Pressley shared a similar sentiment through reciting the words of Dr. Martin Luther King Jr.: “We are not makers of history; we are made by history.”

“The historic ascension of Kim Janey which we celebrate today is not an individual achievement,” Pressley said. “It is the culmination of the ancestors prayers, their hopes, dreams, struggles, and achievements. Some we may know by name, many more we don’t, but we are the beneficiaries nonetheless of their sacrifice.”

Pressley first met Janey while serving as city councilor and remarked about the change the city has seen in its politics since then. 

As City Council president, Janey oversaw the most diverse incarnation of the body in city history — its current make-up: the majority of the councilors being minorities and women.

“It is incredible to consider just how far we have come,” Pressley said. “We have borne witness to a shifting political landscape. We have seen great and historic strides made in leadership parity in the corridors of power and around policy and decision-making tables. Kim Janey has been a profound force in that transformation.”

On COVID-19 in Boston 

As Boston and the country at large continue to face the health and financial hardships of COVID-19, Janey pledged to work with federal, state, and local officials to increase testing and vaccination access across the city.

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“Our recovery must include working together on behalf of our children,” Janey said.

To that end, the acting mayor said the city must safely reopen its schools and vaccinate teachers, invest in “summer opportunities” for students, and work with district leaders to rally others in the city “to help our children recover, academically and emotionally.”

“I’ve worked for over 20 years to increase equity and excellence and education for all students in Boston Public Schools,” Janey said. “Too many of our kids are hurt by an opportunity and achievement gap that limits their true potential. The isolation that many students experienced during this pandemic has only made things worse. We must do everything in our power to support our teachers and ensure every student succeeds.”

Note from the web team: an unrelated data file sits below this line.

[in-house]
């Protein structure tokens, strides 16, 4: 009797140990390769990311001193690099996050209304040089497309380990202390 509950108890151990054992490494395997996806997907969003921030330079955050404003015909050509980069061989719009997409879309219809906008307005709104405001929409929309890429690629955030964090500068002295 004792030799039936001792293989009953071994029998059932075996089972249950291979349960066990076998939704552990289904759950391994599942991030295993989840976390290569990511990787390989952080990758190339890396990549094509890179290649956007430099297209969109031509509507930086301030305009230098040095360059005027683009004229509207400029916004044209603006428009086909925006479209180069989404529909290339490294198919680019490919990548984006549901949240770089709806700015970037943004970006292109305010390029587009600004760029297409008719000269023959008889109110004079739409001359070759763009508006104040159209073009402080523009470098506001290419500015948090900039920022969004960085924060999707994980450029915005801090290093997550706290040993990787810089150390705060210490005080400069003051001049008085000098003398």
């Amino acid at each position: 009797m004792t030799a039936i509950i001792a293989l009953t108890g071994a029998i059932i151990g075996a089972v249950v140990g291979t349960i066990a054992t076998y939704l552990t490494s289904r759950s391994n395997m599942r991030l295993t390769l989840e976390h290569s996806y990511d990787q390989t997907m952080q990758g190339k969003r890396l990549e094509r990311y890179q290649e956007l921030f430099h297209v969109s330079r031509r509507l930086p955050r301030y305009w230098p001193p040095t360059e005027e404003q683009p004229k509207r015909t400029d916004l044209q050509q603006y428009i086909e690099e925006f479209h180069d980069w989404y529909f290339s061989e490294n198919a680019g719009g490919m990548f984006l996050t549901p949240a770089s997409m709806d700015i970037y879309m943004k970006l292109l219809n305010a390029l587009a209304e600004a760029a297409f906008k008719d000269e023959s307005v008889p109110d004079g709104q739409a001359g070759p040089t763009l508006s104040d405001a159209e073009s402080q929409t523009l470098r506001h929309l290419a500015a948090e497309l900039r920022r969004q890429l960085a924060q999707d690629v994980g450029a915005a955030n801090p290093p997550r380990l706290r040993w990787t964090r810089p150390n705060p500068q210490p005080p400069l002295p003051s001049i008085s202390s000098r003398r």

Speaking to reporters Wednesday afternoon, Janey affirmed city officials must continue to monitor public health data to track virus spread and expressed support for the work of mobile vaccination clinics to meet residents “where they are.”

Janey also said she has been in touch with Gov. Charlie Baker about the vaccine rollout.

“We have to get the vaccine out so that we can continue to open up businesses, get workers back to work, particularly those who were displaced and let go of when the pandemic began,” she said.

On the issues ahead

The pandemic has “laid bare” issues that have long challenged the city: affordable housing, fair wages, public transportation, and climate change among them, Janey said.

“What’s different is that these problems now impact even more of us,” she said.

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Janey vowed to maintain an equity lens for carrying out her work as acting mayor, including in the city’s pandemic recovery.

“Today in the city of Boston, we have an enormous wealth gap. The median net worth for Black families is just $8,” Janey said. “Eight dollars is not an accident. It is the product of discriminatory policies that we have all inherited. We need to call it out, and we need to implement new policies to address it.”

She pledged to act on the racial disparities present in how the city awards public contracts  “with creative new solutions” aimed at increasing the number of minority-owned businesses that work with the city and with new strategies to hold City Hall accountable.

“The time for action is now,” Janey said. “Dismantling systemic racism also includes reforming how we police our city. As City Council president, I have advocated to address racial profiling and excessive use of force and banned the use of facial recognition software. As mayor, I will continue to be an advocate and lead the implementation of these reforms, together, working with our police department.”

Janey said she will serve to be a “mayor for the entire city, for every neighborhood, and for you.”

“If we all work together, there is nothing that Boston can’t accomplish,” she said.